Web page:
This looks like a boring one because it is straightaway. The tee shot isn’t too interesting but after that it gets fun. The green is divided into a left and right section by a ridge. The left side is probably 5 feet higher than the right which makes it tough to play to. If the pin is on the right side then someone can use the slope to their advantage. That ridge can make for some tricky shots.

12-1 12-2

#13 (332 yard par 4):

This is a short hole that is all about position and precision. The green is located out to the right over the waste area. However, the tee shot should be a laid up left of those fairway bunkers. Once that is done then someone has to deal with a green that is shaped like a volcano and slopes off on all sides.

13-2 13-4

#14 (172 yard par 3):

This par 3 places an emphasis distance control because of a shallow green. The green is wide, but only 13 yards deep which is a drastic change when compared to most other greens at the course. The water should only come into play on the poorest of shots, but sand does surround much of the green.


#15 (490 yard par 5):

The 15th is a potentially reachable par 5 that favors a draw because it doglegs left. The tee shot plays over some swampland which makes it tough to pick a line, at least the first time around. Like a lot of tee shots out here, if someone wants to be aggressive then they will need to carry it farther. The fairway is segmented with trees in play which can make the layup difficult. The pin was located on the right side when I played and I didn’t notice a lower section of green to the left until I marked my ball. If the pin is located on the left side then that slope can be used to get it close.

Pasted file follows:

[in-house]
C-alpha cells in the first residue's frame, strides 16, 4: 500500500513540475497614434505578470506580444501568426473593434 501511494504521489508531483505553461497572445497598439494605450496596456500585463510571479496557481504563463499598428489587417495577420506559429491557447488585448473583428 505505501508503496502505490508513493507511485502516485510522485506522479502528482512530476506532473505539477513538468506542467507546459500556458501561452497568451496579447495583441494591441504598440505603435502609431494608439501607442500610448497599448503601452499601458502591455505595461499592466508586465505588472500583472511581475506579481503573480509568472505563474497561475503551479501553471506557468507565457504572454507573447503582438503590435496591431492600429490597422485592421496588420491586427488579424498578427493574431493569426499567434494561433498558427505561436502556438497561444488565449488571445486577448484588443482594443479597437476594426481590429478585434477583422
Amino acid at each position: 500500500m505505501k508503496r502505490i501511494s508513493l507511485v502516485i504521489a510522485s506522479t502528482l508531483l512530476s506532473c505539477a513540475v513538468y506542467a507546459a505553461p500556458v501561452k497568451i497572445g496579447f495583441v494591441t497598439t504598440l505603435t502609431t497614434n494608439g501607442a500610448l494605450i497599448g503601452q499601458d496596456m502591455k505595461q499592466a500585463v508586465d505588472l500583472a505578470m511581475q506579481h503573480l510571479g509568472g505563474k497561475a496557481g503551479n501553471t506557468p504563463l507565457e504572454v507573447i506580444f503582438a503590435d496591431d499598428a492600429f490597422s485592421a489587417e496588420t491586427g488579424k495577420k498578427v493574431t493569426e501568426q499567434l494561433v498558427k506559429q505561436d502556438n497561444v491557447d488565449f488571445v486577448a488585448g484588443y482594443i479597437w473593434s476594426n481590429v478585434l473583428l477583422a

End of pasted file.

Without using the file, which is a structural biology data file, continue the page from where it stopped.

15-1 15-2 15-3

#16 (190 yard par 3):

The tees were up when we played so I only had to hit a mid iron on this par 3. If it was playing its normal distance then hitting an accurate long iron is important to avoid chipping from below green level.


#17 (479 yard par 5):

I think that the 17th is one of the more boring holes on the course. It plays uphill to the green which adds plenty of distance so it isn’t going to be as easy to reach in two as it looks. The only things that someone has to watch out for is a waste area to the left of the fairway and then a deep bunker that might be 90 to 100 yards short and left of the green.

17-1 17-2

#18 (347 yard par 4):

The final hole is a good driving hole. The green is straight ahead, but the tee shots gives some options. The fairway runs out short of some bunkers and wire grass, moves to the left, and then starts back up over the trouble. I went with the aggressive play off the tee and tried to carry the bunkers in hopes of a clearer view of the green. That didn’t work out as I ended up in the wire grass. There is a lot of slope to the right of the green which can be used to get a shot a close.

18-1 18-2